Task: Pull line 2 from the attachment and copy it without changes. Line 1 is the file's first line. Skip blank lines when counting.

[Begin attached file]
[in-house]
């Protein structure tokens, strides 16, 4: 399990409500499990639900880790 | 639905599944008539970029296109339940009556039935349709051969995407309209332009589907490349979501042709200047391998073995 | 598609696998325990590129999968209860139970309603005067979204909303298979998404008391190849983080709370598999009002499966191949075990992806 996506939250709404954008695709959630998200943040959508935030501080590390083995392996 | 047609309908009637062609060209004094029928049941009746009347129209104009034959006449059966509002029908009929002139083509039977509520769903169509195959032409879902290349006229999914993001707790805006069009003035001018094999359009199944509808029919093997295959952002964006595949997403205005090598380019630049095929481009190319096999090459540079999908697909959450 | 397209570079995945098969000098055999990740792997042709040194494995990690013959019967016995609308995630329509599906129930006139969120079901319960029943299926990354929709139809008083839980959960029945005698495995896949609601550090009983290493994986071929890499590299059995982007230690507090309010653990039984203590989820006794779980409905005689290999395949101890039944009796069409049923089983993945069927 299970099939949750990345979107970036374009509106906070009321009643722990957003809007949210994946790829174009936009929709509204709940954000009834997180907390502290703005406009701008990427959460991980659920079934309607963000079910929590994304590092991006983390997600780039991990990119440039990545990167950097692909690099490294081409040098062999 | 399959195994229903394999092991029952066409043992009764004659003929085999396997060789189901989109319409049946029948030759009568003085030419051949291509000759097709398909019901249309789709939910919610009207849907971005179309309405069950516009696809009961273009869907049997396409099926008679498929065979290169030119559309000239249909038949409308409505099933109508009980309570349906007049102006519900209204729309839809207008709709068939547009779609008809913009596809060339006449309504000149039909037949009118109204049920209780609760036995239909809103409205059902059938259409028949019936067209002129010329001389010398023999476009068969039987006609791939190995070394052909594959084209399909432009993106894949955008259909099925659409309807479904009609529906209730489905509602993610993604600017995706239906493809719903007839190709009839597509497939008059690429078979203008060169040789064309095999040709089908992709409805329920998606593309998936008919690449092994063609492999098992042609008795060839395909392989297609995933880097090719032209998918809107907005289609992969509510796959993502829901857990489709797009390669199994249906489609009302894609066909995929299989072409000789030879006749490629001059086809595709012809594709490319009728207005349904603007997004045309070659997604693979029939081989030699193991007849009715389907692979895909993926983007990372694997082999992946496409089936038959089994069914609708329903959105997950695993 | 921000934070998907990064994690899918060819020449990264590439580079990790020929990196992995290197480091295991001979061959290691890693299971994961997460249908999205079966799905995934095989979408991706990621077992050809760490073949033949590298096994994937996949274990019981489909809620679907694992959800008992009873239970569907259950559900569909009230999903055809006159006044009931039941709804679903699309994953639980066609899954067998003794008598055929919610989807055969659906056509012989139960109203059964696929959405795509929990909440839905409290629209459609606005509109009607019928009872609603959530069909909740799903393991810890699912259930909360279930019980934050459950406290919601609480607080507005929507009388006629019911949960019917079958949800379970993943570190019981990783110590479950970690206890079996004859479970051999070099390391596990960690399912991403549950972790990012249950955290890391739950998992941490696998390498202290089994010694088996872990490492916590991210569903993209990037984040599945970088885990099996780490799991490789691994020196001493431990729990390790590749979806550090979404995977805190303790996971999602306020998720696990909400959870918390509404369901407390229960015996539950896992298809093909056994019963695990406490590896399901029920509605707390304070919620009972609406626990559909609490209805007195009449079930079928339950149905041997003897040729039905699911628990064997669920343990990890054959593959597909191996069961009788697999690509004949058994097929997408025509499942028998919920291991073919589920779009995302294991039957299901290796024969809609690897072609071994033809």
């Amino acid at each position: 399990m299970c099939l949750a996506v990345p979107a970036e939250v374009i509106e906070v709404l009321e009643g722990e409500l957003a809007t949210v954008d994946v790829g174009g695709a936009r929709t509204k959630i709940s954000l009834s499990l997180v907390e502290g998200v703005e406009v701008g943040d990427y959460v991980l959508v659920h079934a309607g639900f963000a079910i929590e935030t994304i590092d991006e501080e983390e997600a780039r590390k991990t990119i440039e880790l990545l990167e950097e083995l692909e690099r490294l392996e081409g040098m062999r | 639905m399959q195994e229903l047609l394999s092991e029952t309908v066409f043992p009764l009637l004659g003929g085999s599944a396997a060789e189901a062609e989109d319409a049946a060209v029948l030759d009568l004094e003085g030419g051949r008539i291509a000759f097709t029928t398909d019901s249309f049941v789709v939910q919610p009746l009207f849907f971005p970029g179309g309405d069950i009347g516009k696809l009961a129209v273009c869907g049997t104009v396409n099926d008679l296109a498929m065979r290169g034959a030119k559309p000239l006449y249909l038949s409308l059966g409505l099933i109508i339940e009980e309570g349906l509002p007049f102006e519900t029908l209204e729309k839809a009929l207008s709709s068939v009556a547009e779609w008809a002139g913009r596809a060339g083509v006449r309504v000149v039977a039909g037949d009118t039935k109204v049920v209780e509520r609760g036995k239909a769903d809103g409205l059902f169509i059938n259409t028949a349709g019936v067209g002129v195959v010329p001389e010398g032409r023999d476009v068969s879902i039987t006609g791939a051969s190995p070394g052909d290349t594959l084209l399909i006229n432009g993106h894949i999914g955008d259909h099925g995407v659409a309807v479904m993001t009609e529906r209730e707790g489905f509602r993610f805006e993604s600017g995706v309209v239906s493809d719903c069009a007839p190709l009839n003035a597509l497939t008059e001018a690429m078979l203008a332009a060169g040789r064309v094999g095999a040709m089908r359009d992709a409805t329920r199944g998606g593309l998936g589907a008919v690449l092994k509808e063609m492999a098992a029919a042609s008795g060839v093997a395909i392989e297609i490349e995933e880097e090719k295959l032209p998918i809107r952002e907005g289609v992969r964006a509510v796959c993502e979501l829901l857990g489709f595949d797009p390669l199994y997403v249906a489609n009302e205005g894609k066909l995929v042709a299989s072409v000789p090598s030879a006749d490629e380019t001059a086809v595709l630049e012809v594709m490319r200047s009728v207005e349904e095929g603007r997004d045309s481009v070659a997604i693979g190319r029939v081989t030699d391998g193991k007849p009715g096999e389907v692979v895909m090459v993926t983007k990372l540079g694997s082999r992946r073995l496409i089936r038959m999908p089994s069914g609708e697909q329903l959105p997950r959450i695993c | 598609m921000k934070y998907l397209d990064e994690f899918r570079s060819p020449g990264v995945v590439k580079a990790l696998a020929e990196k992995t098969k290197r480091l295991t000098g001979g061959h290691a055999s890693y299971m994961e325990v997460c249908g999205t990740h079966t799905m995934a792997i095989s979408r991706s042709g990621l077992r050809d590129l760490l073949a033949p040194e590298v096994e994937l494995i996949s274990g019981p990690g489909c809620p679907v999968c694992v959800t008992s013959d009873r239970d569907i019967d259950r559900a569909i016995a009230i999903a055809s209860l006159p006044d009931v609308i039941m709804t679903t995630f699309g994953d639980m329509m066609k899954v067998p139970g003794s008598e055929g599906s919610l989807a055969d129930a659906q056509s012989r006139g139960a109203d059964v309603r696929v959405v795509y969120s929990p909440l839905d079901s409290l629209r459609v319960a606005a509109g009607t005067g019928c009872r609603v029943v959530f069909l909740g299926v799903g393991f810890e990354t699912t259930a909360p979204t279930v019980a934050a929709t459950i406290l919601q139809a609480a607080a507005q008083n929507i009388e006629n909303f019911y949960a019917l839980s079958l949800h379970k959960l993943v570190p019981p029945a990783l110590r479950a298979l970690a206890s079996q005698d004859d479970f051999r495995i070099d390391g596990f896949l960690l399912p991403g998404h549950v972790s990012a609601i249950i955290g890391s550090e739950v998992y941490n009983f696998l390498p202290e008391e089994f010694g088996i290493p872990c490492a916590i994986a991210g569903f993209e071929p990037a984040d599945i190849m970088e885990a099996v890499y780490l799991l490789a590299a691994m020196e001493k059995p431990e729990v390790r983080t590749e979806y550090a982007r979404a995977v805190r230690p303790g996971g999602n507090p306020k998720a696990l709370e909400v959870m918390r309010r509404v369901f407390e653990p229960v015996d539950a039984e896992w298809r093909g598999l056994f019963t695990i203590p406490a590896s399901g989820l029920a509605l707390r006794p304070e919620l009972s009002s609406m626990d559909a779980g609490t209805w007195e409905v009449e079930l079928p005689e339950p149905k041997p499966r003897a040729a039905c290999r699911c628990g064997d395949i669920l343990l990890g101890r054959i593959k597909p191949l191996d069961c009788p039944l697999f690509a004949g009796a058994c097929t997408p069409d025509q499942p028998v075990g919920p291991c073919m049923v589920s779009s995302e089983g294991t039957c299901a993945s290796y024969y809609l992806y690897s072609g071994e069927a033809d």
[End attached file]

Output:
């Protein structure tokens, strides 16, 4: 399990409500499990639900880790 | 639905599944008539970029296109339940009556039935349709051969995407309209332009589907490349979501042709200047391998073995 | 598609696998325990590129999968209860139970309603005067979204909303298979998404008391190849983080709370598999009002499966191949075990992806 996506939250709404954008695709959630998200943040959508935030501080590390083995392996 | 047609309908009637062609060209004094029928049941009746009347129209104009034959006449059966509002029908009929002139083509039977509520769903169509195959032409879902290349006229999914993001707790805006069009003035001018094999359009199944509808029919093997295959952002964006595949997403205005090598380019630049095929481009190319096999090459540079999908697909959450 | 397209570079995945098969000098055999990740792997042709040194494995990690013959019967016995609308995630329509599906129930006139969120079901319960029943299926990354929709139809008083839980959960029945005698495995896949609601550090009983290493994986071929890499590299059995982007230690507090309010653990039984203590989820006794779980409905005689290999395949101890039944009796069409049923089983993945069927 299970099939949750990345979107970036374009509106906070009321009643722990957003809007949210994946790829174009936009929709509204709940954000009834997180907390502290703005406009701008990427959460991980659920079934309607963000079910929590994304590092991006983390997600780039991990990119440039990545990167950097692909690099490294081409040098062999 | 399959195994229903394999092991029952066409043992009764004659003929085999396997060789189901989109319409049946029948030759009568003085030419051949291509000759097709398909019901249309789709939910919610009207849907971005179309309405069950516009696809009961273009869907049997396409099926008679498929065979290169030119559309000239249909038949409308409505099933109508009980309570349906007049102006519900209204729309839809207008709709068939547009779609008809913009596809060339006449309504000149039909037949009118109204049920209780609760036995239909809103409205059902059938259409028949019936067209002129010329001389010398023999476009068969039987006609791939190995070394052909594959084209399909432009993106894949955008259909099925659409309807479904009609529906209730489905509602993610993604600017995706239906493809719903007839190709009839597509497939008059690429078979203008060169040789064309095999040709089908992709409805329920998606593309998936008919690449092994063609492999098992042609008795060839395909392989297609995933880097090719032209998918809107907005289609992969509510796959993502829901857990489709797009390669199994249906489609009302894609066909995929299989072409000789030879006749490629001059086809595709012809594709490319009728207005349904603007997004045309070659997604693979029939081989030699193991007849009715389907692979895909993926983007990372694997082999992946496409089936038959089994069914609708329903959105997950695993 | 921000934070998907990064994690899918060819020449990264590439580079990790020929990196992995290197480091295991001979061959290691890693299971994961997460249908999205079966799905995934095989979408991706990621077992050809760490073949033949590298096994994937996949274990019981489909809620679907694992959800008992009873239970569907259950559900569909009230999903055809006159006044009931039941709804679903699309994953639980066609899954067998003794008598055929919610989807055969659906056509012989139960109203059964696929959405795509929990909440839905409290629209459609606005509109009607019928009872609603959530069909909740799903393991810890699912259930909360279930019980934050459950406290919601609480607080507005929507009388006629019911949960019917079958949800379970993943570190019981990783110590479950970690206890079996004859479970051999070099390391596990960690399912991403549950972790990012249950955290890391739950998992941490696998390498202290089994010694088996872990490492916590991210569903993209990037984040599945970088885990099996780490799991490789691994020196001493431990729990390790590749979806550090979404995977805190303790996971999602306020998720696990909400959870918390509404369901407390229960015996539950896992298809093909056994019963695990406490590896399901029920509605707390304070919620009972609406626990559909609490209805007195009449079930079928339950149905041997003897040729039905699911628990064997669920343990990890054959593959597909191996069961009788697999690509004949058994097929997408025509499942028998919920291991073919589920779009995302294991039957299901290796024969809609690897072609071994033809």